Former Employee to Accept Position After Commissioners Fired Chris Roden Monday

Updated: Lewis County Public Utility District Commission Announces David Plotz as New General Manager


After a Monday morning meeting where Lewis County Public Utility District (PUD) commissioners voted 2-1 to fire General Manager Chris Roden “without cause,” the commissioners went right to work, announcing a replacement during a regular business meeting Tuesday morning.

A motion by Commissioner Michael Kelly to hire Chehalis resident David Plotz as the new general manager was unanimously approved by Kelly and seatmates Ed Rothlin and Mike Hadaller. 

Roden, whose contract package totaled around $267,500 according to Kelly, will also see 12 months of severance pay. PUD staff declined to provide Roden’s salary, but public records obtained by The Chronicle show he signed on with the utility in 2018 for an initial salary of $200,000 plus benefits and six months of severance pay. In the beginning of 2019 and 2020 and at the end of 2020, the board passed resolutions saying Roden’s “performance warrants” boosts in pay and severance. The board also extended his employment with each of those resolutions, the most recent of which extended his term to seven years.

Kelly called those decisions “unfortunate,” blaming his predecessor, Ben Kostick, for the high cost of firing Roden.

Plotz will be offered a contract package worth $250,000 without any severance pay. For reference, The Daily News in Longview reported in 2018 the Cowlitz PUD manager was making  $246,000.

Plotz told The Chronicle Tuesday he has “no doubt in his mind” he’ll accept the position. 

A longtime Lewis County resident, Plotz wrote about his personal connection to the PUD and his experience as an employee in a statement to the board of commissioners and utility staff.

His goals for the PUD, he wrote, are to keep rates for businesses and families as low as possible, provide excellent service to customers, and ensure strong and safe infrastructure. He also said he’s asking former PUD manager Dave Muller to chair an organizational review panel alongside other community leaders including Connie Bode, retired branch manager of Columbia Bank, and Doug Miller, a retired PUD manager from Pacific County. The panel will interview staff and commissioners to make recommendations on “providing excellent service and low power rates,” Plotz said. 

“I grew up in Chehalis and have strong ties to the PUD. My dad worked almost his entire life for Lewis County Public Utility District and had a deep loyalty to this organization,” Plotz wrote in his statement. “He retired as a line crew truck driver and later came back to work part time washing PUD trucks. He was all about loyalty, hard work and giving back to community.”

Upon graduating from W.F. West High School, Plotz attended Washington State University to earn degrees in finance and accounting before obtaining his CPA. He worked for Citigroup, an international banking company, managing hundreds of staff across multiple regions.

“In 2009, I chose to step away from that corporate life to return to Chehalis to be closer to my father as he neared the end of his own life,” Plotz wrote in his statement. “At that time, I came to work for the PUD for the first time as Power Supply Manager managing power contracts, interfacing with BPA among other duties, under Dave Muller as manager. … Leaving Citigroup and coming to Lewis PUD was not for the money. My motivation goes back to my dad and to my love of our community. I came to the PUD because I felt I had something to offer.”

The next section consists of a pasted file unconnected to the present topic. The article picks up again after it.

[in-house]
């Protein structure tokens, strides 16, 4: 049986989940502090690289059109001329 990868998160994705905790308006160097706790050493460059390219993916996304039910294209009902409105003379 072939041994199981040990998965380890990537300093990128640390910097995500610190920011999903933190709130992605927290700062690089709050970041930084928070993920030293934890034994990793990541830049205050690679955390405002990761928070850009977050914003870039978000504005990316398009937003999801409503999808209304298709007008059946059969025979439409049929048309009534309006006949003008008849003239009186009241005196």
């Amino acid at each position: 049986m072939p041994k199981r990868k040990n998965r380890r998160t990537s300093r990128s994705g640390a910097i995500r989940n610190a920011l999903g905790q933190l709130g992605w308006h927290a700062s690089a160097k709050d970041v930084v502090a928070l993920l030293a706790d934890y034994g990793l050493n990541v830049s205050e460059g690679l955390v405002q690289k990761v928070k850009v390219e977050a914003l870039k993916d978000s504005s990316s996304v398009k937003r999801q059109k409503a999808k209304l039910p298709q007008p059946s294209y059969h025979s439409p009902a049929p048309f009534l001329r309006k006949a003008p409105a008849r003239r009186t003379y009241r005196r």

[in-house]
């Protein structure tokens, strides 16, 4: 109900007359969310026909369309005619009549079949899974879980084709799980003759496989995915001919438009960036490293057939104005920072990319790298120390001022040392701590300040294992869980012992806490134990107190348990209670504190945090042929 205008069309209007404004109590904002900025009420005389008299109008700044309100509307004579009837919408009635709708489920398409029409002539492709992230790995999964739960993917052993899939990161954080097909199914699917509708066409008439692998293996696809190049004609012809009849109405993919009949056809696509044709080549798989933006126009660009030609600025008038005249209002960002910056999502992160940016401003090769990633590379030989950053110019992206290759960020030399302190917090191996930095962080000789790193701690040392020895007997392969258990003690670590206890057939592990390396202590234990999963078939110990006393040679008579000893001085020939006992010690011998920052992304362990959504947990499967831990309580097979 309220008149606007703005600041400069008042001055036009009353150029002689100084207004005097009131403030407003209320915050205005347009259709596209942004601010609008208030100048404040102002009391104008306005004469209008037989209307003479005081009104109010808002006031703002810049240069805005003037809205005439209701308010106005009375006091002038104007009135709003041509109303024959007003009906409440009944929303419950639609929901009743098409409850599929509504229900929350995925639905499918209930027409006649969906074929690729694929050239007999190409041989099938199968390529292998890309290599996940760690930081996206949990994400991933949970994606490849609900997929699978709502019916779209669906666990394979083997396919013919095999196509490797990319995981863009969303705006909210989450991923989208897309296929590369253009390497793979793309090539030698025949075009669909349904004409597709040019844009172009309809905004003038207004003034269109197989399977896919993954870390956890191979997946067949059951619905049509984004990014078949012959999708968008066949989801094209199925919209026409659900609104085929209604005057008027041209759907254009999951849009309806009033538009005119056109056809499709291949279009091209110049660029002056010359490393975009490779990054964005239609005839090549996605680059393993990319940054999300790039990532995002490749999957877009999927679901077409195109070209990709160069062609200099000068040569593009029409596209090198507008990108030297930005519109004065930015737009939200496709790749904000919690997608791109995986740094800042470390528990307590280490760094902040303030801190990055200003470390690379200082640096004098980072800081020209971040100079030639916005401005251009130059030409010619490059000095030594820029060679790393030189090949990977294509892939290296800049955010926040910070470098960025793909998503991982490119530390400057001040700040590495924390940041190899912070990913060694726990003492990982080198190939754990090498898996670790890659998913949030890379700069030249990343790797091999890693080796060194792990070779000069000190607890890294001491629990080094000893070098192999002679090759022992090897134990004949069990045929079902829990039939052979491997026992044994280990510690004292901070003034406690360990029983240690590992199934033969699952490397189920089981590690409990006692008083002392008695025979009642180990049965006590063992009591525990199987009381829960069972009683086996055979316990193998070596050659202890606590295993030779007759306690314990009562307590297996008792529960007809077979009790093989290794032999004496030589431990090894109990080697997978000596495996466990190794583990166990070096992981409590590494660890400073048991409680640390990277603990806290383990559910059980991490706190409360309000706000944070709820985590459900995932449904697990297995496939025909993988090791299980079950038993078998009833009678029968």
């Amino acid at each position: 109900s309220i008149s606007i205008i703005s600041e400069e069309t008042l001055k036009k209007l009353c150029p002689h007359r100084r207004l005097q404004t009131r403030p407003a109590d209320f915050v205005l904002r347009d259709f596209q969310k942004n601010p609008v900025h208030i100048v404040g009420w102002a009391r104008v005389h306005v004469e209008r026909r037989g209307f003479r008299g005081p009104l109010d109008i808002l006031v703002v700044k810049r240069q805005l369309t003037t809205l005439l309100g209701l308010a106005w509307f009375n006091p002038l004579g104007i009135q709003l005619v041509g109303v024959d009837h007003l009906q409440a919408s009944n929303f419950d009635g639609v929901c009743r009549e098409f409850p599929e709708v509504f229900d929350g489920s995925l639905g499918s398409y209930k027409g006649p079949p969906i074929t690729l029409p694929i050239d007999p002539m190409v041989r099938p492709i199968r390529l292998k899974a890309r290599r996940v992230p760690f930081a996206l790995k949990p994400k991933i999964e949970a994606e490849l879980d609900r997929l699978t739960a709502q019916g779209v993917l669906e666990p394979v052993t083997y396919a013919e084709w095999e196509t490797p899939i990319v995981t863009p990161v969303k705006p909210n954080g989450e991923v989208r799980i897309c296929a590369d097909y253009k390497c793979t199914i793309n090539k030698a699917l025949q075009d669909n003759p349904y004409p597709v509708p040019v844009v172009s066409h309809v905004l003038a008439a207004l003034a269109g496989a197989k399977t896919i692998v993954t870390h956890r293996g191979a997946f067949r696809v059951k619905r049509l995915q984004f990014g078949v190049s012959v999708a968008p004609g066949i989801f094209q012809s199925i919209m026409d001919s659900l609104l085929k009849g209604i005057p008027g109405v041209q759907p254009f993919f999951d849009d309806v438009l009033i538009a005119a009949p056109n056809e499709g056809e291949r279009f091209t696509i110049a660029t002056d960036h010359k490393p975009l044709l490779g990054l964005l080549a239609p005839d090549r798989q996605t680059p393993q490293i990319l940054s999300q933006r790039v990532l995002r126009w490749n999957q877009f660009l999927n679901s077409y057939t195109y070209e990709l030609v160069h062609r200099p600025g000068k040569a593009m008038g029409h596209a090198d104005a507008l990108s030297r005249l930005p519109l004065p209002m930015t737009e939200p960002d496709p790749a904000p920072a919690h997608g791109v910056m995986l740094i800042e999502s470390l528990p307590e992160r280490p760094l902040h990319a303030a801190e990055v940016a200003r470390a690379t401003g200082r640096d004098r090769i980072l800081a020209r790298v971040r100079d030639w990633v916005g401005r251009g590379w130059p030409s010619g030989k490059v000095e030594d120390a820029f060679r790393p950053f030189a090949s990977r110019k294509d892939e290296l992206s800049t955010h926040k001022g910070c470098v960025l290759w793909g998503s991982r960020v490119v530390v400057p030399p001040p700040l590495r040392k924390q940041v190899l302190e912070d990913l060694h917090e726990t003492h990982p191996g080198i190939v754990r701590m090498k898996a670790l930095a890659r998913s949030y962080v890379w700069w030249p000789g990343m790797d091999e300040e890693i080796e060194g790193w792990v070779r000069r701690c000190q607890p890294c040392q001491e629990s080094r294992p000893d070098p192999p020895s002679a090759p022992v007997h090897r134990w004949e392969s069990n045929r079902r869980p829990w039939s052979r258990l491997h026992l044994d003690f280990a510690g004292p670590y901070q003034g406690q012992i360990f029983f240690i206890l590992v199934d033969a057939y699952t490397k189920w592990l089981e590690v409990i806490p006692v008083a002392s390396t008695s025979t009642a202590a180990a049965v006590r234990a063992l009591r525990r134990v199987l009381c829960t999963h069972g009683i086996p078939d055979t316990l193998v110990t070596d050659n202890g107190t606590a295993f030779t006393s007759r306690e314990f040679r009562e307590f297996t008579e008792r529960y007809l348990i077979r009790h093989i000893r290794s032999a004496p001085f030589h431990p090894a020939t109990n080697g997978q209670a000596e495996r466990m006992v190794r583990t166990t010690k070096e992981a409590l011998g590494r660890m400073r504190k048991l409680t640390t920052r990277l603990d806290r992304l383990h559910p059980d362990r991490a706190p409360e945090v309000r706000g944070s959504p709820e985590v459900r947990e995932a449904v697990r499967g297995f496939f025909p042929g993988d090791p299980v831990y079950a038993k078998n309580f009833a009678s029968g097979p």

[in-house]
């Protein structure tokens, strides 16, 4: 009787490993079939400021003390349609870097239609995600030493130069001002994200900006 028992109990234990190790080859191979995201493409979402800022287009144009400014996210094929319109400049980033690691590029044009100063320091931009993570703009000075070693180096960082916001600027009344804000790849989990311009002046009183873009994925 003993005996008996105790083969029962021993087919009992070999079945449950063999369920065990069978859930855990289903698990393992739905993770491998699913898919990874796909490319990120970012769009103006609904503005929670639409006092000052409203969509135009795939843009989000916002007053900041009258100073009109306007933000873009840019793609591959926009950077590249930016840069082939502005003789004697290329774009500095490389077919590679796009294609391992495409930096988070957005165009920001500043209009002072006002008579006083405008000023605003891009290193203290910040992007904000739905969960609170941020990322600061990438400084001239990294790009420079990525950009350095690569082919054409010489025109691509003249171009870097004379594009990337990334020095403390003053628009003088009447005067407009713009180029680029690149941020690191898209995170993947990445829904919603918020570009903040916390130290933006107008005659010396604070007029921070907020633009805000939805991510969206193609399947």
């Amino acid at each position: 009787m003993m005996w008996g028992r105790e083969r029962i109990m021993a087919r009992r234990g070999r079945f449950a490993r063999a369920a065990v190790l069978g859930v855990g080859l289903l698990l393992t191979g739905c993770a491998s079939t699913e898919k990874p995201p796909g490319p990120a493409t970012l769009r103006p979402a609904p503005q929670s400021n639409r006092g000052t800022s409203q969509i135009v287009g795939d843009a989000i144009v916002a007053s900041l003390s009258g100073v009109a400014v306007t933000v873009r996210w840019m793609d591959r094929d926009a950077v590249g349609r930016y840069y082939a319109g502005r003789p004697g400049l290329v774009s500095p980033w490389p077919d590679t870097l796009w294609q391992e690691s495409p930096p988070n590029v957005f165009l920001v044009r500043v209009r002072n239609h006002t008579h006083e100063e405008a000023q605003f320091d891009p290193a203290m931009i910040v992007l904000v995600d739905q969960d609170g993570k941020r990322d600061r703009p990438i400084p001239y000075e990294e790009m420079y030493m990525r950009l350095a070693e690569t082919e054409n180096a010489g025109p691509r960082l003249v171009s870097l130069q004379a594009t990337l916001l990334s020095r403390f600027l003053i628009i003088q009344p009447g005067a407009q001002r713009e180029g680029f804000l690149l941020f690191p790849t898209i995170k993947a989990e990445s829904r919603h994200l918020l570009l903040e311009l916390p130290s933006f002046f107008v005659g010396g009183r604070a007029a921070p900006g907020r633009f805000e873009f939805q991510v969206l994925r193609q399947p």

After three years, Plotz said he applied for the general manager position, but the board chose someone else. When Citigroup offered him a new position in Manila, Plotz began managing finance for seventeen countries, which then expanded into his most recent role in Japan.

Kelly called him “an exceptional individual who is very conservative.”

When asked if Plotz’s traits were what he thought Roden lacked, Kelly said, “Yes.”

Hadaller — who, like Kelly, ran a campaign focusing on lowering PUD customer’s rates — echoed that sentiment. 

“(He’s) more of a conservative-type of manager from what I have (heard),” Hadaller said, adding Plotz will bring the utility “many good things. I think we should let him get into office, give him time to get to know the system and let him work.”

Roden was voted into the position by previous commissioners Kostick — who was ousted by Kelly in the 2020 election — and Tim Cournyer, who lost in the 2022 primary race to Hadaller. Rothlin was elected in 2019. 

After the two most recently-elected commissioners focused their campaigns on the promise of keeping rates low, they cut ties with Roden shortly after Hadaller was sworn in. 

During the primary, Hadaller told The Chronicle: “I feel that the PUD is overspending. I feel that they waste a lot of money. I feel they have higher management that is overpaid.”

Likewise, on the campaign trail, Kelly said his goal as a commissioner was to “reign in spending and stabilize our rates.”

Despite Rothlin’s vote against terminating the contract with Roden, he said he was happy with the decision for the new manager and felt it represented forward progress for the utility.

“David has experience with the PUD,” Rothlin said. “I appreciate his Lewis County connection and he understands the customers that we have. He’s the right man.”

Commissioners serve for six-year terms and, according to the PUD’s website, are tasked with setting policy and overseeing the work of the general manager. They make an annual salary of $30,804.